Published: 2021-09-16 17:01
Last Updated: 2023-09-29 02:18
Thursday, a new climate change report shows that limiting global warming to 1.5 degrees Celsius will be impossible without immediate, large-scale emissions cuts, the UN chief said.
The United in Science 2021 report, published by a range of UN agencies and scientific partners just weeks before the COP26 climate summit, said climate change and its impacts were accelerating.
And a temporary reduction in carbon emissions caused by the coronavirus pandemic had done nothing to slow the relentless warming, it found.
The 2015 Paris Agreement on climate change, struck at the COP21 summit, called for capping global warming at well below 2 C above the pre-industrial level, and ideally closer to 1.5 °C.
United Nations Secretary-General Antonio Guterres said the report's findings were "an alarming appraisal of just how far off course we are" in meeting the Paris goals.
"This year has seen fossil fuel emissions bounce back, greenhouse gas concentrations continuing to rise and severe human-enhanced weather events that have affected health, lives and livelihoods on every continent," he wrote in the report's foreword.
"Unless there are immediate, rapid and large-scale reductions in greenhouse gas emissions, limiting warming to 1.5 °C will be impossible, with catastrophic consequences for people and the planet."
COP26, the UN Climate Change Conference, will be held in Glasgow from Oct. 31 to Nov. 12.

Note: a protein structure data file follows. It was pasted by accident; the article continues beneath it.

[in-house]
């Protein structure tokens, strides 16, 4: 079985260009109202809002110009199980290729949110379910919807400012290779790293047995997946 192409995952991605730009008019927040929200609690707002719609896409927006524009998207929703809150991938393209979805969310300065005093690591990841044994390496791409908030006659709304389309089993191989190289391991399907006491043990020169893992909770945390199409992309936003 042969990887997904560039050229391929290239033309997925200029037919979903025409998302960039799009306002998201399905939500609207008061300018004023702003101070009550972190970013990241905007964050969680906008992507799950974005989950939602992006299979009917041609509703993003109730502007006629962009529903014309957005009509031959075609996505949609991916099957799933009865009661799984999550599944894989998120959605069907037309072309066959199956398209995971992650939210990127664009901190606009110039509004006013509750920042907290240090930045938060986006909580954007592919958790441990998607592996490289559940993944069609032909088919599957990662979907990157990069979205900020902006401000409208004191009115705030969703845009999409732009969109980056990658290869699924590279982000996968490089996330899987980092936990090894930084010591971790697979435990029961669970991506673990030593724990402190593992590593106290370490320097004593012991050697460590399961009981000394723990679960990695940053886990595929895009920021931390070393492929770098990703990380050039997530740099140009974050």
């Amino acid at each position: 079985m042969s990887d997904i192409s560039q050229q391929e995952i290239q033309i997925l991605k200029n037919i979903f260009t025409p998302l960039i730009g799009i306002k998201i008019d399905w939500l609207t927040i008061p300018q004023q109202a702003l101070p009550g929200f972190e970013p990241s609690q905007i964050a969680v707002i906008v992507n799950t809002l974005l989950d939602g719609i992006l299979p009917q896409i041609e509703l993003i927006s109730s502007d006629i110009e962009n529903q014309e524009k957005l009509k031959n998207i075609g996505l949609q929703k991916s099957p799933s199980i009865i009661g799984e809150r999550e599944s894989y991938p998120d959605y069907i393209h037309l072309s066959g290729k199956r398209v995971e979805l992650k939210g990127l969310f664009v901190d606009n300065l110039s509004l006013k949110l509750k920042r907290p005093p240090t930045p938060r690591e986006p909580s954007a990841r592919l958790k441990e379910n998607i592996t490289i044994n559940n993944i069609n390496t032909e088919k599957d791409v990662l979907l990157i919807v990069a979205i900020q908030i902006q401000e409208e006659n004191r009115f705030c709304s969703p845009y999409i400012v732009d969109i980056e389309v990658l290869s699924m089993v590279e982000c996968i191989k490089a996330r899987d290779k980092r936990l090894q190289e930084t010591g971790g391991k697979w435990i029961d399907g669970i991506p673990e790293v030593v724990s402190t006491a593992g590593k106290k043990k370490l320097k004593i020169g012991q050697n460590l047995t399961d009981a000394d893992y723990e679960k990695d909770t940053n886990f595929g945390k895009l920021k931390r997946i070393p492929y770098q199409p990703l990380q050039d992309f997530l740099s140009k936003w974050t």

- Pandemic effects -
Fossil greenhouse gas emissions peaked in 2019, shrinking by 5.6 percent in 2020 due to the COVID-19 restrictions and economic slowdown.
But outside aviation and sea transport, global emissions, averaged across the first seven months of 2021, are now at about the same levels as in 2019.
And the report said concentrations of the major greenhouse gases -- carbon dioxide, methane and nitrous oxide -- continued to increase in 2020 and the first half of 2021.
Overall emissions reductions in 2020 likely shrank the annual increase of the atmospheric concentrations of long-lived greenhouse gases, but the effect was "too small to be distinguished from natural variability", it said.
The global average mean surface temperature for 2017 to 2021 -- with this year's data based on averages up to June -- is estimated to be 1.06 °C to 1.26 °C above pre-industrial (1850-1900) levels, the report said.
The global mean near-surface temperature was meanwhile expected to be at least 1 °C over pre-industrial levels in each of the coming five years, with a 40-percent chance it could climb to 1.5 °C higher in one of those years, it said.
Guterres said the world had reached a "tipping point", and the report showed "we really are out of time".
- Net-zero goal -
World Meteorological Organization chief, Petteri Taalas, warned that in the worst case scenario, sea levels could rise by up to two metres before 2100 if the Antarctic glacier melts more quickly than expected.
The report said that in 2020, an estimated 267 million people -- four percent of the world's population -- were living within two metres above sea level.
Mohamed Nasheed, the Maldives former president and current speaker of parliament, told a meeting in Geneva that low-lying island states were now “under stress to the extent that we
might not have an island, or a country.”
The report said the increasing number of countries committing to net-zero emission goals
was encouraging, with about 63 percent of global emissions now covered by such targets.
But, it said, far greater action was needed by 2030 to keep those targets feasible and credible.
Calling for all countries to commit to net zero emissions by 2050, Guterres said: "I expect all these issues to be addressed, and resolved, at COP26."
"Our future is at stake."